The authors of previously conducted LCA studies analysed various pallets, making their cross-comparison a difficult task. Previous literature, including the above mentioned studies, have conducted LCA from an attributional point of view and excluded consequential LCA, which is thought to be an important method for identifying the changes in the system as a consequence of using a particular pallet. It is important to investigate the differences in the results, conclusions, and suitability of attributional and consequential LCA for cases where waste recycling is included. Furthermore, all the former studies assumed that various pallets perform equally well during their life cycle. None of the studies considered that pallets made with different materials have different life expectancies, repairing times, and recycling rates. In addition, end-of-life (EoL) is an integral part of the cradle to grave LCA. The methodological difference of the EoL allocation might have a significant impact on the overall result of LCA. It is found that the allocation of the environmental burdens of the EoL of the pallets was absent in the studies as mentioned earlier.
The goal of this LCA study was to calculate and assess the environmental impacts of manufacturing, utilising, and disposal of pallets made of different materials. Both attributional LCA (ALCA) and consequential LCA (CLCA) methods were used in the study. An ALCA investigates the environmental impact of the physical flows to and from a product’s life cycle and its subsystems (Ekvall et al. 2016). In contrast, consequential LCA investigates the environmental impacts of the product system and the systems linked to it that are expected to change for production, consumption, and disposal of the product (Ekvall et al. 2016). Despite the ISO 14040/44 standards not explicitly distinguishing between the two types of LCAs, there is a clear difference in the definition of the scope for those assessments, as described below. The study results are intended to guide the selection of materials for the production of pallets.
Scope of the ALCA study
The attributional LCA follows the cradle-to-grave approach, meaning that the product system includes the processes starting with the provision of raw materials from the environment in the form of elementary flows, i.e. the flows created by nature, through the use of the pallets and ending with their disposal and with the release of emissions into air and water, and to the generation of waste.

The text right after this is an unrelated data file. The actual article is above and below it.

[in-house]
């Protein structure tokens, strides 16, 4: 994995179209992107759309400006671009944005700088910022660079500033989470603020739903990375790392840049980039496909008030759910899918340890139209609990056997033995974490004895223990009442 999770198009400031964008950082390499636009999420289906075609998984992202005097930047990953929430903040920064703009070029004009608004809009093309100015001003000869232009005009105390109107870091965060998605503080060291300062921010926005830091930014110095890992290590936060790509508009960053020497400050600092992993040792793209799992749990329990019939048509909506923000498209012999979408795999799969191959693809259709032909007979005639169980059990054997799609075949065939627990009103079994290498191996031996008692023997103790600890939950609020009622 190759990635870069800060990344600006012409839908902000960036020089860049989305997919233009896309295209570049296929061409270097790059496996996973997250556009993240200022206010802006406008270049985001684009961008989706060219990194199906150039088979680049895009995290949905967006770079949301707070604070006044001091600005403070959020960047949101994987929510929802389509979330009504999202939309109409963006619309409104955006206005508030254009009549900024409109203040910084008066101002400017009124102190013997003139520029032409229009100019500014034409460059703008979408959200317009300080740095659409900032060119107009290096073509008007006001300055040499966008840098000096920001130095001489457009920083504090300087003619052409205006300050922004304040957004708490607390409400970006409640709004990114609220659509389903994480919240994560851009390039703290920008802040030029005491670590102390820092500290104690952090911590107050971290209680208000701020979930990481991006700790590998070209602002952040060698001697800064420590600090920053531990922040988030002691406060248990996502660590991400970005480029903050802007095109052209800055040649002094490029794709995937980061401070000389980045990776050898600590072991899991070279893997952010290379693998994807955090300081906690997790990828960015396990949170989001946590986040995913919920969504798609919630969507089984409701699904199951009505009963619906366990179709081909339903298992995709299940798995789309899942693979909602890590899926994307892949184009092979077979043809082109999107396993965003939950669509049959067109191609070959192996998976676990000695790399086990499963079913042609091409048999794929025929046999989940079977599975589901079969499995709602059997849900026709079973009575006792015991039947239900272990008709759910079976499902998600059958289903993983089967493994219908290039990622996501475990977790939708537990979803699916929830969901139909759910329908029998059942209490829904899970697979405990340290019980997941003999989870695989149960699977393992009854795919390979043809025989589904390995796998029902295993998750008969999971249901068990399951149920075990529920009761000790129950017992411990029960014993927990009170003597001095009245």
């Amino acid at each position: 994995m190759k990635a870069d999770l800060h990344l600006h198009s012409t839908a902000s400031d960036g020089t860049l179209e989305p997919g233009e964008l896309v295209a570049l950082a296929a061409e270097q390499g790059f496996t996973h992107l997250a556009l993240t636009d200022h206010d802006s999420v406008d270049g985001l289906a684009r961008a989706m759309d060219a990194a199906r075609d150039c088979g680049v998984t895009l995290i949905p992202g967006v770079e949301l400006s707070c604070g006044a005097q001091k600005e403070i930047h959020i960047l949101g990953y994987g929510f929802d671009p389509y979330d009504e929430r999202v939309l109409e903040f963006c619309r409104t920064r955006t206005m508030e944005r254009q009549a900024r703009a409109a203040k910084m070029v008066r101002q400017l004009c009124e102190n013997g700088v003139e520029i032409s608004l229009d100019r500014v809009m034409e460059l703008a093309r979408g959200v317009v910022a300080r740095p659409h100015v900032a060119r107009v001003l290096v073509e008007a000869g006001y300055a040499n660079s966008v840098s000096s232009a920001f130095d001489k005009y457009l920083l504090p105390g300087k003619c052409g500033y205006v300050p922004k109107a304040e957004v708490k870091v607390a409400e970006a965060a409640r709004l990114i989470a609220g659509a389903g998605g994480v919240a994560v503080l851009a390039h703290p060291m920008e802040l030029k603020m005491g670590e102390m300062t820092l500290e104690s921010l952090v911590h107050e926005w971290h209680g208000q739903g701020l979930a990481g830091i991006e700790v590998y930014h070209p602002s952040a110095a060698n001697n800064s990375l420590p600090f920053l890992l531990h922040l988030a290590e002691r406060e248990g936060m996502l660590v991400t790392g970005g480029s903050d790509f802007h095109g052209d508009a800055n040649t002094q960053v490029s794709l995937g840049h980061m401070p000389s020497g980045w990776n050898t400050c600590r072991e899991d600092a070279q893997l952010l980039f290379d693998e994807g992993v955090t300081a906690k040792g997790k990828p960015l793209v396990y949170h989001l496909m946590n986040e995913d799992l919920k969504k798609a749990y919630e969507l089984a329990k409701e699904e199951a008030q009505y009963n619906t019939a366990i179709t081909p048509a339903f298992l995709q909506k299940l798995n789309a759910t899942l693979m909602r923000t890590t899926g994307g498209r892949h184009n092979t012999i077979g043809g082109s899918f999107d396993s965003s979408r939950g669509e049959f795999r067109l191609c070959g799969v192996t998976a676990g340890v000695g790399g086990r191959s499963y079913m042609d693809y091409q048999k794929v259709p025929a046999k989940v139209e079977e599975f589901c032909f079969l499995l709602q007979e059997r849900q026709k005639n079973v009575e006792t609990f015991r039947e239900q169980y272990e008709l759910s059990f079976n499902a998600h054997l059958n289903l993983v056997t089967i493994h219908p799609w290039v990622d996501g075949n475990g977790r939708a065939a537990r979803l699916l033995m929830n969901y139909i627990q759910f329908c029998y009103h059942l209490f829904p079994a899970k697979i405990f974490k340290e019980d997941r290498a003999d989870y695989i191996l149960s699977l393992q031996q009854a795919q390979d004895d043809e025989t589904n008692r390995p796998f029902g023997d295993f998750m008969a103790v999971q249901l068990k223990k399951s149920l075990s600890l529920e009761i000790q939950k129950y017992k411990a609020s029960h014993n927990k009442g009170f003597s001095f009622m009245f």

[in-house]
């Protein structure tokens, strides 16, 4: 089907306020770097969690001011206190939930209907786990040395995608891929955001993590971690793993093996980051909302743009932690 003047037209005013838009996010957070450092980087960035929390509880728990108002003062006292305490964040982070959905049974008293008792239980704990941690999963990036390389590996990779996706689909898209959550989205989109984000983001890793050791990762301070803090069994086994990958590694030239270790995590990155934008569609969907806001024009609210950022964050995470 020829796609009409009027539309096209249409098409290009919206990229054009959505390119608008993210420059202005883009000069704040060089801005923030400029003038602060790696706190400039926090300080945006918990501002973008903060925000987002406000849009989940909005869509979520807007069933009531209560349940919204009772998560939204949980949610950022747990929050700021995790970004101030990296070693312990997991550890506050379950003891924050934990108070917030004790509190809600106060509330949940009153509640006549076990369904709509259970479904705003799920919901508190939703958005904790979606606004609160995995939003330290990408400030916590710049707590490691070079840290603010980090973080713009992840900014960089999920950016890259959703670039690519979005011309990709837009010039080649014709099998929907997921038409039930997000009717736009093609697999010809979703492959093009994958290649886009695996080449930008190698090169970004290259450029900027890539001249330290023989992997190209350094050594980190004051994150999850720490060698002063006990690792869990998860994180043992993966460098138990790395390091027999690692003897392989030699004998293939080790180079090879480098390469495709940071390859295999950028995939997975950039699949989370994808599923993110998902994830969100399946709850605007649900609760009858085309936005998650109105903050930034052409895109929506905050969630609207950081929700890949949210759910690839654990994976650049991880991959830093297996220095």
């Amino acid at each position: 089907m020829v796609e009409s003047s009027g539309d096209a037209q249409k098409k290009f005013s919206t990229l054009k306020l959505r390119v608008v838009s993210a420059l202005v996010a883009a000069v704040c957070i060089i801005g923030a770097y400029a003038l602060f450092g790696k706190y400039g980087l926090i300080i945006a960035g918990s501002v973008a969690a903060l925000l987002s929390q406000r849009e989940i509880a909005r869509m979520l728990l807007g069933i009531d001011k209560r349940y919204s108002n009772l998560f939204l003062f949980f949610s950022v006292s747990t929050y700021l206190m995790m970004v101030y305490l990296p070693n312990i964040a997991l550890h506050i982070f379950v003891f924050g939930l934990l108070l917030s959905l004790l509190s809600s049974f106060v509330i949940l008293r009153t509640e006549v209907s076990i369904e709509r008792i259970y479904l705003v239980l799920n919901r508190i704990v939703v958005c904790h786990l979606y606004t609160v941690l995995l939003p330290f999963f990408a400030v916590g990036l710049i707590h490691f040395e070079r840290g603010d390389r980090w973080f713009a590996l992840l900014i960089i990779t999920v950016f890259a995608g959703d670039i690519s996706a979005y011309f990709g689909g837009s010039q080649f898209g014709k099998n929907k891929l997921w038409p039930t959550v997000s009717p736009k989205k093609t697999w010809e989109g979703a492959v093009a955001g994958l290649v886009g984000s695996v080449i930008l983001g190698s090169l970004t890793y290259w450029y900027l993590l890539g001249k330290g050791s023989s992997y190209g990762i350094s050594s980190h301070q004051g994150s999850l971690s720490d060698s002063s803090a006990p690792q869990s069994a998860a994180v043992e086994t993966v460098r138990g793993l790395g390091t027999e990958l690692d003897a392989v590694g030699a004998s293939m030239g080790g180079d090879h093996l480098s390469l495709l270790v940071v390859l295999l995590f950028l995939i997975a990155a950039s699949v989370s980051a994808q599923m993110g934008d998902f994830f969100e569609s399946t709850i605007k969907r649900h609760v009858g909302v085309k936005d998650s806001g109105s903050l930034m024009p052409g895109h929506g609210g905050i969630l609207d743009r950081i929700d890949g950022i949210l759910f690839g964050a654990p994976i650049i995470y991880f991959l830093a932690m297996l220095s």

The system boundary of the ALCA comparing the impacts of the pallet’s production, use, and EoL is shown in Fig. 1. The modelling started with producing the raw materials and the energy generation for the pallets, such as wood harvest, timber production, and plastic production. It should be noted that the system boundary for WPC starteds from the collection of waste. Once the materials are produced and delivered to the production facilities, the pallets are manufactured. Nails are used to secure the parts of the wooden pallets, whereas plastic and WPC pallets are compressed into the required shape and do not require any fixing elements. The pallets are then delivered to a pallet pooling company, which operates by delivering the produced pallets to customers who can use them for their own purposes. After which, the pooling company collects the pallets and repairs them in the case of wooden pallets, if needed. After being used, the pallets are crushed for incineration. In the case of wooden pallets, ferrous metals are separated before incineration. By incinerating wooden, plastic and WPC pallets’ waste, energy is substituted. Nevertheless, materials are also substituted by separated ferrous metals from wooden pallets.
There are no strict or specific requirements for modelling the EoL in LCA, and several allocation methods exist, such as 0:100 approach, 100:0 approach, 100:100 approach, 50:50 approach, etc. (Allacker et al. 2017). 0:100 EoL method can be conducted in two different ways, such as 0:100 with no credit for avoiding virgin materials and 0:100 with credit for avoiding virgin materials (Allacker et al. 2017). The system boundary of the study ends at the recovery of energy and material from the EoL phase. Therefore, in this study, the 0:100 EoL method with credit system had been used.